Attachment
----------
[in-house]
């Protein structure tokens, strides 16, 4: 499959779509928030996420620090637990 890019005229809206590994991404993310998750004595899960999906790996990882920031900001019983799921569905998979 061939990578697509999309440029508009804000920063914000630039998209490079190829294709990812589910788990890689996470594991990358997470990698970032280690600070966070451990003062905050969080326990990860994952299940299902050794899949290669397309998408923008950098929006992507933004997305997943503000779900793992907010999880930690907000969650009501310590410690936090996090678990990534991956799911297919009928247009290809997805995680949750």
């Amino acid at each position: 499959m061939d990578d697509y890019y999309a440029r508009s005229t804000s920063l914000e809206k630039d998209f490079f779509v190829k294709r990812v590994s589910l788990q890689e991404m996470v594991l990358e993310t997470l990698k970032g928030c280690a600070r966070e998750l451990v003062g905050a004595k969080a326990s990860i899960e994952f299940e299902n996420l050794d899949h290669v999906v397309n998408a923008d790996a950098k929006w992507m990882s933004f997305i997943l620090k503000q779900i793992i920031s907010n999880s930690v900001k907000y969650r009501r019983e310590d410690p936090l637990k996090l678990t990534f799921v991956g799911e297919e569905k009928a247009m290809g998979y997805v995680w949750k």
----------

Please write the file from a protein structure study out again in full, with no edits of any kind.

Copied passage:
[in-house]
């Protein structure tokens, strides 16, 4: 499959779509928030996420620090637990 890019005229809206590994991404993310998750004595899960999906790996990882920031900001019983799921569905998979 061939990578697509999309440029508009804000920063914000630039998209490079190829294709990812589910788990890689996470594991990358997470990698970032280690600070966070451990003062905050969080326990990860994952299940299902050794899949290669397309998408923008950098929006992507933004997305997943503000779900793992907010999880930690907000969650009501310590410690936090996090678990990534991956799911297919009928247009290809997805995680949750």
């Amino acid at each position: 499959m061939d990578d697509y890019y999309a440029r508009s005229t804000s920063l914000e809206k630039d998209f490079f779509v190829k294709r990812v590994s589910l788990q890689e991404m996470v594991l990358e993310t997470l990698k970032g928030c280690a600070r966070e998750l451990v003062g905050a004595k969080a326990s990860i899960e994952f299940e299902n996420l050794d899949h290669v999906v397309n998408a923008d790996a950098k929006w992507m990882s933004f997305i997943l620090k503000q779900i793992i920031s907010n999880s930690v900001k907000y969650r009501r019983e310590d410690p936090l637990k996090l678990t990534f799921v991956g799911e297919e569905k009928a247009m290809g998979y997805v995680w949750k």